Microbiome and Germ-Free INSIGHTS

The Next Ten Years of Microbiome Research

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Source: Proctor1 The Human Microbiome Project's former Program Coordinator, Lita Proctor, set out priorities for the next ten years of human microbiome research in a wide-ranging article for Nature1. She also provides reflections on the completed Human Microbiome Project that helped jump-start microbiome research in the US and beyond. In the past ten years microbiome research has consumed more than $1.7B (USD). More than $1B has come...  Read More

FDA Issues Safety Alert on Investigational Use of Fecal Microbiota Transplantation

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Fecal microbiota transplantation (FMT) is the transfer of fecal matter from a healthy individual into a recipient with the goal of treating an ailment. In its simplest form FMT has been used to treat disease with reports detailing its use as far back as 1700 years ago in China1. Modern applications of this procedure have been developed to treat Clostridium difficile infections, colitis, and irritable bowel syndrome...  Read More

World Microbiome Day 2019

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World Microbiome Day is on June 27th this year. World Microbiome Day began in 2018 to demonstrate its emergence as a subject with global impact. That impact is being felt across a variety of disciplines including science, medicine, and nutrition. "World Microbiome Day aims to showcase the vibrant and diverse worlds of microbiomes, and to encourage public dialogue on their critical importance to human, animal and environmental...  Read More

Transportation Affects Gut Microbiome of Laboratory Mice

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Experimental controls are at the center of every quality experiment, and understanding the causes of microbiome variability is key to controlling for microbiome-related effects. Researchers that utilize murine models attempt to control for possible microbiome variability by ordering mice from the same vendor, using littermate controls, and employing co-housing strategies1. Given the ongoing research reproducibility crisis, it is vital to understand potential factors that contribute to microbiome...  Read More

How Antibiotics Affect Your Microbiome

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The human gut microbiome is a complex, highly-evolved commensal community with an integral role in your response to disease and how well you maintain homeostasis. While commensal bacteria vary from person to person, a person's specific microbiome should contain the same relative percentage of bacterial species over their lifespan. The balance of this community can be altered for weeks, months, and even years depending on diet, environmental...  Read More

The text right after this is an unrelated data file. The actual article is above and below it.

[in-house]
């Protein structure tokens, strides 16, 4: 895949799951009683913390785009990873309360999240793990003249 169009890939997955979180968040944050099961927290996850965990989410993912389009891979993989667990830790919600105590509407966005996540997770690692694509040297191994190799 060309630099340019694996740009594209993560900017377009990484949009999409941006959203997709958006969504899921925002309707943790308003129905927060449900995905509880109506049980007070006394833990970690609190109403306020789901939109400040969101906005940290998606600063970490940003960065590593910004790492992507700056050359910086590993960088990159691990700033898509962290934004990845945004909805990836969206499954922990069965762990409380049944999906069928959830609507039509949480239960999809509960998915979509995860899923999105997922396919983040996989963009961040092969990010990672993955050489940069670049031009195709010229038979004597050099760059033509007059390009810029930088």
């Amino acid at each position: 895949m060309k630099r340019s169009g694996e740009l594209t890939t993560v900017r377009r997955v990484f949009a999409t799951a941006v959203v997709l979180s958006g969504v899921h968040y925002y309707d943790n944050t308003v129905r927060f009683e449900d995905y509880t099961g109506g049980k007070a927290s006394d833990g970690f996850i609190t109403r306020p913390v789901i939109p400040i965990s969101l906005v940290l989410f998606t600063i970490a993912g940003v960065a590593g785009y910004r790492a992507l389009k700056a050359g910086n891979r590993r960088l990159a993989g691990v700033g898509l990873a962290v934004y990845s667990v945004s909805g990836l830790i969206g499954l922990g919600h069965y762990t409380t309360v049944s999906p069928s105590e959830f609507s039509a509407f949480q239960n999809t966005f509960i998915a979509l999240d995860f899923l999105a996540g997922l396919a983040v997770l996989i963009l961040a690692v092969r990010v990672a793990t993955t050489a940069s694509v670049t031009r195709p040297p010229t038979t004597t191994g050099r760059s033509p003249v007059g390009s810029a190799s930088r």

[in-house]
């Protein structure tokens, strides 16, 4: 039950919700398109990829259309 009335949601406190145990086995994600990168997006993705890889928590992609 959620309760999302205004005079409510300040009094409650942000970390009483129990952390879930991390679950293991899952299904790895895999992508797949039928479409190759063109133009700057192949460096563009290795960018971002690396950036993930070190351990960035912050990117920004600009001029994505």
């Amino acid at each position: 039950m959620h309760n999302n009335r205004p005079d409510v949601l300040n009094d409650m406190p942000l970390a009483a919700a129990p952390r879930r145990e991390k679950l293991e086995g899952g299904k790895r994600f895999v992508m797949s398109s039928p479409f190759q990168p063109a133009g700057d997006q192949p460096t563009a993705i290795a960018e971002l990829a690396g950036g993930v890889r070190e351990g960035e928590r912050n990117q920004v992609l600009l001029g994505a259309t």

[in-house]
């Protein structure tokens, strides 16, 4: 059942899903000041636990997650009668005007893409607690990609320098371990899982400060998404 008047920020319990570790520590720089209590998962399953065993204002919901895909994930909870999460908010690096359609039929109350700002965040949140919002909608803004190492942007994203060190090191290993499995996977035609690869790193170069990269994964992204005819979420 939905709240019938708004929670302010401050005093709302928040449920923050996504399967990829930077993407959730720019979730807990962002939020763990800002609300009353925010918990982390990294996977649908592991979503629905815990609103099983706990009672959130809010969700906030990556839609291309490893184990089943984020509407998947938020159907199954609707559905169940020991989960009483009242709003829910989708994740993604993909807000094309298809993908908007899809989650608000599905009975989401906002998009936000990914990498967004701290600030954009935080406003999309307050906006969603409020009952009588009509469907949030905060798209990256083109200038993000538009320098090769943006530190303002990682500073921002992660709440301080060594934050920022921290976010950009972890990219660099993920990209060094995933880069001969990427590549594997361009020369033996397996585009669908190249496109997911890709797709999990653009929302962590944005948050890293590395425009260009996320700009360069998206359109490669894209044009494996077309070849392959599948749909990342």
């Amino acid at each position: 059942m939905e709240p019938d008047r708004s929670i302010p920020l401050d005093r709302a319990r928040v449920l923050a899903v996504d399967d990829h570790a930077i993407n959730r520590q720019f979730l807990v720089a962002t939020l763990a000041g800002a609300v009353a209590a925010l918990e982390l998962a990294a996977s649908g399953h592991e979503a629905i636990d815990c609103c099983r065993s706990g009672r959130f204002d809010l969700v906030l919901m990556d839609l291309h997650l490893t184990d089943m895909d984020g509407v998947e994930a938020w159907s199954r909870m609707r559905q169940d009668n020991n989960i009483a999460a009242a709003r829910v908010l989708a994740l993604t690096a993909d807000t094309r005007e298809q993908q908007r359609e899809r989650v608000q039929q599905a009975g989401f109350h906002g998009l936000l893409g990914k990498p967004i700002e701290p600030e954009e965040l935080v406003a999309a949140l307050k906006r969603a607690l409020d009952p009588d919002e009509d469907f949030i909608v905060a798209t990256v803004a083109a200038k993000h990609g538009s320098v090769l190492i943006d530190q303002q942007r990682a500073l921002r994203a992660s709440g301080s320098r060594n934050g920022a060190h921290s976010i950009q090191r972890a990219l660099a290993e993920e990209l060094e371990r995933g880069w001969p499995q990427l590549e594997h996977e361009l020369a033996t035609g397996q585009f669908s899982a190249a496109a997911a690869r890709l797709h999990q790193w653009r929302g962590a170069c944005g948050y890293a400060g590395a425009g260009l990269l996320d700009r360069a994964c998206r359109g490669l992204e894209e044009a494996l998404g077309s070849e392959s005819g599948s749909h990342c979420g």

Do you know what's in your water?

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Most researchers know the pain of trying and failing to replicate a published experiment. This can result from something as simple as a poorly written methods section, in which important experimental details have been omitted. Barnett and Gibson recently called out the importance of an in vivo experimental detail that is commonly left out and could alter the experimental performance of your research animals: subtle differences in...  Read More

Depression and the Microbiome

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New research is regularly being published on the connection between the gut microbiome and the central nervous system (CNS) — together known as the gut-brain axis. Alterations in the composition of intestinal microbiota have also been associated with antibiotic use and the progression of infectious diseases. Historically, we have reported on the link between Parkinson's disease and the microbiome, how high salt diets may alter the microbiome,...  Read More

Rederivation of Mouse Models at Higher Health Statuses

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Rederiving murine research models is the process of transferring embryos from one animal into another which is either germ-free or hosts only specifically identified microbiota. This "resets" the health status of the line, allowing the offspring of mice or rats that were previously infected with either viruses, parasites, or bacteria to be used in research studies. This article will review the process of rederiving a mouse line...  Read More

Bacteria Making Headlines in 2018

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In the last few months, multiple bacterial species have been making headlines. This review will outline three types of bacteria and how specific strains may prevent or encourage the development of bacterial infections. I) Escherichia coli (E. coli) The strain that is undoubtedly the most familiar to the general public is E. coli. Once again, romaine lettuce has been abandoned by supermarkets and restaurants as per advice...  Read More

2019 Microbiome Conferences

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Looking for a microbiome conference or workshop? Here are some upcoming sessions we'll be following with interest. 2019 Microbiome Conferences: More Specific as Field Matures The Translational Microbiome Research Forum (TMRF) lists thirty-six 2019 conferences so far, and updates their Events page upon announcement of new meetings. While the majority (72%) of microbiome conferences in 2018 were of general interest, 2019 events are much more focused on...  Read More